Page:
Cuban Pianists Chucho Valdés And Gonzalo Rubalcaba Imbue 'Trance' With The Energy Of Their Friendship

Pianists Chucho Valdés and Gonzalo Rubalcaba. (Courtesy Celebrity Series of Boston)
Pianists Chucho Valdés and Gonzalo Rubalcaba. (Courtesy Celebrity Series of Boston)

Attending a performance of improvising musicians can be an intensely intimate experience. You're a witness to an unrehearsed conversation, two people exploring their relationship in public. The more articulate the individuals, and interesting their relationship, the more captivating the performance.

The musical meeting of Grammy Award-winning pianists Chucho Valdés and Gonzalo Rubalcaba is like that of two masters of language and longtime friends. They finish each other’s sentences, have impassioned debates and share stories freely.

Valdés and Rubalcaba will be creating and sharing stories together in a duo piano performance presented by Celebrity Series of Boston this Friday, Feb. 16, at NEC’s Jordan Hall. Valdés and Rubalcaba’s two-piano project is titled "Trance," emphasizing the energy of their relationship and their collective vision of music as a spiritual force and universal language.

Like many good friends, Valdés and Rubalcaba have a lot in common. Valdés told me, “We have the same starting point even though we are two different generations.”

Both were brought up in Cuba by musical families. Bebo Valdés, Chucho’s father, was a prominent pianist in the Afro-Cuban jazz scene. Guillermo Rubalcaba, Gonzalo’s father, was the pianist for the band that created cha-cha-cha and played piano and arranged for many orchestras. Both draw on their Afro-Cuban heritage as well as American jazz traditions. Both, through various musical projects, have independently demonstrated an aspiration for musical community across genre, generation and culture.

Despite their similarities and longtime relationship (Valdés, who is 20 years Rubalcaba’s senior, has known him since he was young), the two have not had much of a chance for collaboration prior to "Trance." Valdés has been busy playing with his new group, the Afro-Cuban Messengers, as a side-man for musicians like trumpeter Roy Hargrove, and in solo settings. Valdés notably contributed to the founding of the Afro-Cuban jazz funk band Irakere in the '70s, and was influential in developing the band’s sound as writer, arranger and pianist, staying with the band from the beginning until 2005. Meanwhile, Rubalcaba has focused his career on composing and working with collaborative groups such as his trio, at one point including Charlie Haden and Paul Motian.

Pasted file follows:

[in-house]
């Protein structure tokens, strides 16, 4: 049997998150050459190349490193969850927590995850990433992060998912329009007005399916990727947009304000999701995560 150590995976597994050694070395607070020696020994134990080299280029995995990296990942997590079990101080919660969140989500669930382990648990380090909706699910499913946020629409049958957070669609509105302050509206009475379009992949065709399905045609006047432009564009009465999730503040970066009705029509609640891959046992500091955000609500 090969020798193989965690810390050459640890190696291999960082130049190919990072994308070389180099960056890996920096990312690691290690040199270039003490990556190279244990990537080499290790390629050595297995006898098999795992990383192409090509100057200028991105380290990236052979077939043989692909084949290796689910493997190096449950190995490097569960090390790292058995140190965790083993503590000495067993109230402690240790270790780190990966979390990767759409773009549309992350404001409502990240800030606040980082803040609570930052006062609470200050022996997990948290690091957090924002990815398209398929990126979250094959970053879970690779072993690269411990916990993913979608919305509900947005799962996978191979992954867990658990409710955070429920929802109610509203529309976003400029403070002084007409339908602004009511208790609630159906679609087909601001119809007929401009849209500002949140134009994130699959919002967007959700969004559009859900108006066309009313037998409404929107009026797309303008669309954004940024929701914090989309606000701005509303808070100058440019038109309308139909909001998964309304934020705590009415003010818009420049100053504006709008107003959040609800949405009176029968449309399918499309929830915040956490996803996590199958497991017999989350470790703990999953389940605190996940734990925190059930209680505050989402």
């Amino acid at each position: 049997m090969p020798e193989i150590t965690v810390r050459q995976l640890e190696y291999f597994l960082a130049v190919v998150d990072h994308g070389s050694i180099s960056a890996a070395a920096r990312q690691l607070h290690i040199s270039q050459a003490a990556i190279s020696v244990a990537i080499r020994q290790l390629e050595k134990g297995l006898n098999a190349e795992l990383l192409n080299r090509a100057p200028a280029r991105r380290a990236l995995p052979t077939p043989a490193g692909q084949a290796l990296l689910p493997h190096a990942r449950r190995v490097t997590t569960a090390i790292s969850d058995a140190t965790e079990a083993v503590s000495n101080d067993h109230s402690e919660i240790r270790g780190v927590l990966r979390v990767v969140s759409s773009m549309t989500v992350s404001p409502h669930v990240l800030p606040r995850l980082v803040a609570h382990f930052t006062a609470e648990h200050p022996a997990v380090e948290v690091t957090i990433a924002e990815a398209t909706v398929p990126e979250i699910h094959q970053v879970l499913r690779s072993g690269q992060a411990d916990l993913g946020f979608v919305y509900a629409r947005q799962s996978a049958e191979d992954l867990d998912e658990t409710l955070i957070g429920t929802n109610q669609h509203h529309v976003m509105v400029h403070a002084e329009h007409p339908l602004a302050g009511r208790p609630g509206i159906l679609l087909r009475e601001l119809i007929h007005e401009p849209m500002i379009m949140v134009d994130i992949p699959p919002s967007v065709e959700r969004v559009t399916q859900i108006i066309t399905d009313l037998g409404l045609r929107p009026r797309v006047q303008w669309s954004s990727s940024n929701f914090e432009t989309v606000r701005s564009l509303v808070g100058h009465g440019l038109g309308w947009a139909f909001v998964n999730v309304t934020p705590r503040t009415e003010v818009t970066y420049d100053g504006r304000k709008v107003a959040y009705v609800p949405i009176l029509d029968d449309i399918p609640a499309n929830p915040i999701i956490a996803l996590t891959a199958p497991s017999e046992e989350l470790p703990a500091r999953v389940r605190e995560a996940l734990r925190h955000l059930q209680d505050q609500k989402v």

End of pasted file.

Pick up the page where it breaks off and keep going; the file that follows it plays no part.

When Valdés and Rubalcaba play together, there is a sense of mutual understanding. They have played with many people throughout their illustrious careers, but it seems that together they can musically talk about things they do not usually get to talk about with other people. “We try to establish a dialog about the history of Afro-Cuban jazz and jazz in all of its styles,” says Valdés.

Their musical conversation starts with a low register textural rhythmic figure played by Rubalcaba. It seems to ask Valdés, “What shall we play for them?” Valdés responds with staccato chords, “This one?” Soon, Valdés and Rubalcaba’s voices are intertwined, telling a story together. They are attuned to each other rhythmically such that every plot twist and tempo change happens together.

When they play, the percussive nature of the piano is illuminated. The 12-bar blues form is so malleable and foundational that jazz musicians often play the stuff that is most fundamentally them. Playing the blues together, Valdés and Rubalcaba play incredibly dexterous lines and interesting harmonies, but they are most notably percussive. Even the swift descending lines Rubalcaba plays in his solo are segmented into distinct, accented rhythmic patterns. Valdés strikes the piano as he might a drum, lifting his hands high and impacting the keys in ringing bursts.

Valdés and Rubalcaba are inside the swing feel together, with every note played declaratively. Their musical personalities are strident and dramatic, which is only emphasized when they play as a collective. It can certainly be expected that Valdés and Rubalcaba will tell it like it is on Friday. As Valdés said to me about "Trance," “I think that the result is fantastic.”

Pianists Chucho Valdés and Gonzalo Rubalcaba perform "Trace" at NEC's Jordan Hall on Friday, Feb. 16 via the Celebrity Series of Boston.

Claire Dickson Contributor, The ARTery
Claire Dickson is a jazz vocalist and writer studying at Harvard College.



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